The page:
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Huginn’s Heathen Hof

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Discussing Resistance within Heathenry


On March 15th, Cherry Hill Seminary and the University of South Carolina’s Institute for Anthropology & Archaeology kicked off the symposium “Paganism and Its Discontents.” The event included keynote Michael Strmiska, Ph.D. presenting his paper Arguing with the Ancestors: Making the Case for a Paganism Beyond Racism and special guest Diana Paxson. Many of the papers presented over the weekend focused on the problem of racism within Heathenry, exploring issues such as the co-opting of (over simplified and bad) genetic sciences by racists, the historical development of Völk and the later development of Folkish Heathenry, and discussions of Declaration 127. Publication for a book collecting these essays in one source is in the works, so those interested in exploring these further will have a chance to do so in the future.

What I want to focus on today, however, is a conversation that developed out of the meeting of my own paper, Sacred Symbols Becoming Battleground, and the paper Performing “American Völkisch” by Jefferson Calico.

Calico’s presentation focused on selected examples of very public actions Stephen McNallen has taken in his efforts to spread his racist message and recruit more Heathens to a path Calico describes as “American Völkisch.” This included analyzing the now infamous incident with the Kennewick man as well as McNallen’s use of social media to spread coded movements such as “Wotan on the Peaks.”

McNallen promotes explicitly white supremacist views, and his ideologies and motivations can generally be described as “deplorable,” but our discussions ultimately came to the conclusion that he has done an amazing job of using social media and performative action to spread this message. Which brought us to the question—what can inclusive, anti-bigotry Heathens learn from McNallen’s use of social media?

My own paper focused on the question of how Heathens can push back against racism in their communities. Calico suggested that McNallen’s tactics may hold the answer—or at least, one possible answer—to this question.

It is an unfortunate truth that racists and their ilk are often quite good at taking up the spotlight, and we on the other side are…well…not so good at it. Over some post-symposium pizza and beers we dove into this issue a little further. We wondered what made McNallen’s use of performative action so catchy and noticeable—was it the theatricality of it? Was it an astute understanding of how to use social media to hook and hold an audience? A talent for using language to simultaneously tap into the imaginations and frustrations of said audience? A mixture of implicit and explicit messaging?

McNallen’s messaging work so well because of a mixture of all of the above. We focused, however, on the latter question—though McNallen in more recent years has been very explicit about his white supremacist views, a lot of his public stunts are quite a bit more implicit. Rather than openly stating the racist motivations in these stunts, he lets their coding speak for themselves.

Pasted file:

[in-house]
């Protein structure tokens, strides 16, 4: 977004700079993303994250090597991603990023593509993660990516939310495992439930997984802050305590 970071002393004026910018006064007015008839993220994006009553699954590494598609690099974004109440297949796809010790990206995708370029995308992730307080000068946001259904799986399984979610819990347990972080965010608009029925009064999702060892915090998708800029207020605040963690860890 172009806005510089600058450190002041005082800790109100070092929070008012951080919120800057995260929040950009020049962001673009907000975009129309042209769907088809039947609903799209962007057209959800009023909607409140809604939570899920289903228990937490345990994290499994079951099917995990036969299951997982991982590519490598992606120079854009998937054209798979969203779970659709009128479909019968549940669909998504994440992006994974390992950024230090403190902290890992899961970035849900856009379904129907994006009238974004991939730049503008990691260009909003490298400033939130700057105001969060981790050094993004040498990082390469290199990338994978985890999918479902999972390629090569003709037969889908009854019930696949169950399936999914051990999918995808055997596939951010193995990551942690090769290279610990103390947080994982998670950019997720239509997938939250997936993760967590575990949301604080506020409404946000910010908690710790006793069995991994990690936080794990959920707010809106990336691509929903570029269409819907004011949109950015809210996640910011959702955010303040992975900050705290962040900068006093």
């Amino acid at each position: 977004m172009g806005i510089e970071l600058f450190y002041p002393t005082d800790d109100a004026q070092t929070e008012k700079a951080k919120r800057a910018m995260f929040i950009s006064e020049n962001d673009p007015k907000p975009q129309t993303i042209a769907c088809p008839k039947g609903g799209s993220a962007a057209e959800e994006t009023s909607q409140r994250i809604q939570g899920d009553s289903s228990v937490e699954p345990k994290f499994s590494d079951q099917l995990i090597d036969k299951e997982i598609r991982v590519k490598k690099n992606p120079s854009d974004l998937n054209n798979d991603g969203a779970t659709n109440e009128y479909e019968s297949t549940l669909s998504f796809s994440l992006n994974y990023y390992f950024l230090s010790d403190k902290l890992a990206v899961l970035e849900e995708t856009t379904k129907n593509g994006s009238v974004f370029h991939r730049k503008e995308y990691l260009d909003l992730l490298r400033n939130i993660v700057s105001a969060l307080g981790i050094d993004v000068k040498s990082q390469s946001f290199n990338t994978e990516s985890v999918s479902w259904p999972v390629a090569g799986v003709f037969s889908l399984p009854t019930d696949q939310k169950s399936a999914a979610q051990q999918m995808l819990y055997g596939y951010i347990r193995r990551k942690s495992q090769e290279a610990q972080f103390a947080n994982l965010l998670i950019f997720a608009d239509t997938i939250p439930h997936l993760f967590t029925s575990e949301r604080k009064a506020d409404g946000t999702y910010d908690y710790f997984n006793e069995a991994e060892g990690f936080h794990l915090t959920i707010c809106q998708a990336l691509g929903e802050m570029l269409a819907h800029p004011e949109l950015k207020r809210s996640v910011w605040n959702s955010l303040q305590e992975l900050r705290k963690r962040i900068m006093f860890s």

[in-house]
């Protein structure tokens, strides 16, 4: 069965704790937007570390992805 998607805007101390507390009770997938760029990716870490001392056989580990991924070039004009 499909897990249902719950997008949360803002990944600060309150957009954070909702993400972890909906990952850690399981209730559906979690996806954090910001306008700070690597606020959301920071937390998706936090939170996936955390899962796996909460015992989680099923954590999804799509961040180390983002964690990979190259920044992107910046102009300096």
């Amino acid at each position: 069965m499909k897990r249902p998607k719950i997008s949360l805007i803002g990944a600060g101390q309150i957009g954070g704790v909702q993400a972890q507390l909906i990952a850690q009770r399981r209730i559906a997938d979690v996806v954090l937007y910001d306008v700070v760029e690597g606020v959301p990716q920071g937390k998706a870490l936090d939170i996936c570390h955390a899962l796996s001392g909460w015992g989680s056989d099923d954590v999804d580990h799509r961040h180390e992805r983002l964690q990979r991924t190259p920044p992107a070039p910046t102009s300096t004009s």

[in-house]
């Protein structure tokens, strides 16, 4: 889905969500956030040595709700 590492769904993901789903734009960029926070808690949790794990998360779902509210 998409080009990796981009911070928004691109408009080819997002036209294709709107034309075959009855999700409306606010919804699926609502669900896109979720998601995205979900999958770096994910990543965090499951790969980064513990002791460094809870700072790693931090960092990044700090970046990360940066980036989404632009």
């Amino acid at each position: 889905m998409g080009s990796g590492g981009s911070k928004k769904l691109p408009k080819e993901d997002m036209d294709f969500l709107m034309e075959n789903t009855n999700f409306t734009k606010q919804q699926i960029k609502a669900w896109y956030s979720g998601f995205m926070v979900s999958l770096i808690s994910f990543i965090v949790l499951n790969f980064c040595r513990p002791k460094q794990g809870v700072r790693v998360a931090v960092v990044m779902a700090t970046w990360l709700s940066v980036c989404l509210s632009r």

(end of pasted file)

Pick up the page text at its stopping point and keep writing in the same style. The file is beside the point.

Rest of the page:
How, then, can inclusive and anti-bigotry Heathenry do the same? It’s hard to not be always extremely explicit with our messages—often we are reacting to fools like McNallen. For those Heathens who are interested in pushing back against bigotry, it might be worth considering making our own performative actions independent of any inciting factor—that is to say, to get on the offensive rather than the defensive.

Taking an offensive position would better enable us to tap into coded messaging rather than the explicit and often “preachy” messaging that frustrate outsiders about anti-bigotry movements. This could take many forms, from sharing photos, videos, artwork, and writing which is relevant to the cause if not explicitly about the cause—and let’s face it, it will almost inevitably include some catchy hashtags. While the disseminated writings and accompanying hashtags may be implicit in nature, they will lead back to their origin point with inclusive and anti-bigotry Heathen groups, where more explicit messaging would be available.

Things like this can be hard to start—I, for one, have never figured out how to tap into the powers of social media in a meaningful way. It would take a lot more than one or two hashtag campaigns—it would need to be a sustained movement—and it would take a lot of conscientious use of language and visuals designed to inspire, motivate, and catch attention.

Certainly this would not be the end-all be-all of resistance to bigots in our midst. On-the-streets counter protesters will still be needed and incredibly powerful, as will educational efforts, direct confrontation, and analysis and exploration of these issues such as was seen at Paganism & Its Discontents.

Taking a defensive position will always be an important part of resistance. But it is worth making the effort to tap into the value of coded messaging and social media’s capacity for making such messages go viral. For our resistance to be effective, we must learn about and from our enemy—and do our best to make their tactics work in our favor.

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